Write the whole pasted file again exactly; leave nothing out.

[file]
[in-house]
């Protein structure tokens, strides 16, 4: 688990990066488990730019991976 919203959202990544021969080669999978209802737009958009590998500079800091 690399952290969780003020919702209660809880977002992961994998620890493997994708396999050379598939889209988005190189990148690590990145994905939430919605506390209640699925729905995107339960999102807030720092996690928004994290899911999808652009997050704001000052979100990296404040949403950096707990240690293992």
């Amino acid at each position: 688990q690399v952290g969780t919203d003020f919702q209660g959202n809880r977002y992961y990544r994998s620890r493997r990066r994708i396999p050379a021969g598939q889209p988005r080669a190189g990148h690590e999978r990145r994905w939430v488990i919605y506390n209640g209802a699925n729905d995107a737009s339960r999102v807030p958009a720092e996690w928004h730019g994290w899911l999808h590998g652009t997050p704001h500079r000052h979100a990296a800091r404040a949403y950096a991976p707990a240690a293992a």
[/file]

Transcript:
[in-house]
């Protein structure tokens, strides 16, 4: 688990990066488990730019991976 919203959202990544021969080669999978209802737009958009590998500079800091 690399952290969780003020919702209660809880977002992961994998620890493997994708396999050379598939889209988005190189990148690590990145994905939430919605506390209640699925729905995107339960999102807030720092996690928004994290899911999808652009997050704001000052979100990296404040949403950096707990240690293992």
């Amino acid at each position: 688990q690399v952290g969780t919203d003020f919702q209660g959202n809880r977002y992961y990544r994998s620890r493997r990066r994708i396999p050379a021969g598939q889209p988005r080669a190189g990148h690590e999978r990145r994905w939430v488990i919605y506390n209640g209802a699925n729905d995107a737009s339960r999102v807030p958009a720092e996690w928004h730019g994290w899911l999808h590998g652009t997050p704001h500079r000052h979100a990296a800091r404040a949403y950096a991976p707990a240690a293992a």